Backpack Esssentials: Head outdoors like a field scientist
This blog post is part of the Backpack Essentials series, a series that explores the items that NCC staff carry with them when heading outside. It is inspired by the quarterly Nature Conservancy of Canada Magazine and our Nature Destinations program. To learn more about NCC’s properties across Canada, please visit naturedestinations.ca.
While most people prefer to turn off their cell phones and tablets when in nature, at the Nature Conservancy of Canada (NCC), technology is intertwined with the conservation work we do in the field.
Rebecca Sharp is a conservation intern for NCC’s Nova Scotia Region. She spends most of her days outside on our properties and considers technology to be essential in her field work.
“Data is critical to the science of conservation,” says Rebecca. In assessing species present in a habitat, scientists, in the olden days, would need to bring a map, compass and weather-proof notebook. Some modern conservationists in the field consider smartphones and tablets to be a blessing, as it combines everything into a hand-held device.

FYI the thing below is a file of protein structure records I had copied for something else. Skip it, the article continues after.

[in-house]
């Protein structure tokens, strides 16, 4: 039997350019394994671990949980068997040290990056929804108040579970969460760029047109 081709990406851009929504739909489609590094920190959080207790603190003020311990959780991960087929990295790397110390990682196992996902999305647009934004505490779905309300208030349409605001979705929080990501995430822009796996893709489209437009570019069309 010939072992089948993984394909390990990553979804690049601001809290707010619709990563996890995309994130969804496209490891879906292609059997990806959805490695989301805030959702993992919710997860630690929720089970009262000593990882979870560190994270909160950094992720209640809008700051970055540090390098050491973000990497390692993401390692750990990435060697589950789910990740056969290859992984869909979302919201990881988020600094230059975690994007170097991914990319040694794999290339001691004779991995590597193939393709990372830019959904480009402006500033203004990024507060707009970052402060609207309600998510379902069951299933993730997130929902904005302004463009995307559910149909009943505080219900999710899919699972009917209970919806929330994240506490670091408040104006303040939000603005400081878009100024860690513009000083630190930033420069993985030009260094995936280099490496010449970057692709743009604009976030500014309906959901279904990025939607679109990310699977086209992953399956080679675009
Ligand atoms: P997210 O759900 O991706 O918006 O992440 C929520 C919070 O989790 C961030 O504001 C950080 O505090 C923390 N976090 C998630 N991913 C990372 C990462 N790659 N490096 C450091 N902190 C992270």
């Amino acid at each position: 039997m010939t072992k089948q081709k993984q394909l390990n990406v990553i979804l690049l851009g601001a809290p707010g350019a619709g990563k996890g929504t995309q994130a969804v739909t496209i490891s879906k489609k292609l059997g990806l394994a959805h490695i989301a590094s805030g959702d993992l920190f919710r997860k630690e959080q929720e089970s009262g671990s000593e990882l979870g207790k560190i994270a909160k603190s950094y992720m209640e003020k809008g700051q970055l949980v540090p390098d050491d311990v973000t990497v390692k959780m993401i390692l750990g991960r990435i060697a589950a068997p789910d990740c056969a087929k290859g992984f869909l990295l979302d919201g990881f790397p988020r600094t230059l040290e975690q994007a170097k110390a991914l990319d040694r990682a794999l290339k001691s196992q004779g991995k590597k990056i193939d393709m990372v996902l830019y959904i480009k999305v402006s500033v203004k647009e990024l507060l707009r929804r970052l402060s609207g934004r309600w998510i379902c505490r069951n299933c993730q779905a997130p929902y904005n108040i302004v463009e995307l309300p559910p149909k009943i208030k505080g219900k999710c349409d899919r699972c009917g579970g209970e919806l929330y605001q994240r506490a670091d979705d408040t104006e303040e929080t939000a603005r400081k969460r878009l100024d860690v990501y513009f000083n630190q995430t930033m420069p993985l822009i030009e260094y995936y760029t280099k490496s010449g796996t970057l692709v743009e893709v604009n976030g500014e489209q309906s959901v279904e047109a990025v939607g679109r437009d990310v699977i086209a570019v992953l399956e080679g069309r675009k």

“I can’t go anywhere without my iPad,” she says. “Not only does it have a GPS that can track my whereabouts in the wilderness, but it also has apps that help me with data collection.”
Apps like Bad Elf and Collector can help improve your smartphone’s GPS and GIS systems, respectively. These innovative apps allow you to log your trips, and they can provide in-depth details of your speed, altitude and distance from your starting point. What makes them even more travel-friendly is that they do not depend on WiFi to gather data.
Rebecca has always been passionate about nature and the wildlife that lives within its complex ecosystems. She took a road less travelled by going to a non-traditional, boot-camp style college in the United States. The educational experience at Alderleaf Wilderness College allowed her to have field experience throughout her schooling.
“A conservation internship at NCC just felt like the next step,” she says.
Rebecca hopes for a future where conservation can keep up with the fast-developing tech world. Although the tools on her iPad are useful now, she would like to see innovation to increase the efficiency of data collection even more.
“I would love to use a drone,” she says. “In less time than it would take to walk, we can cover more habitats and identify even more species.”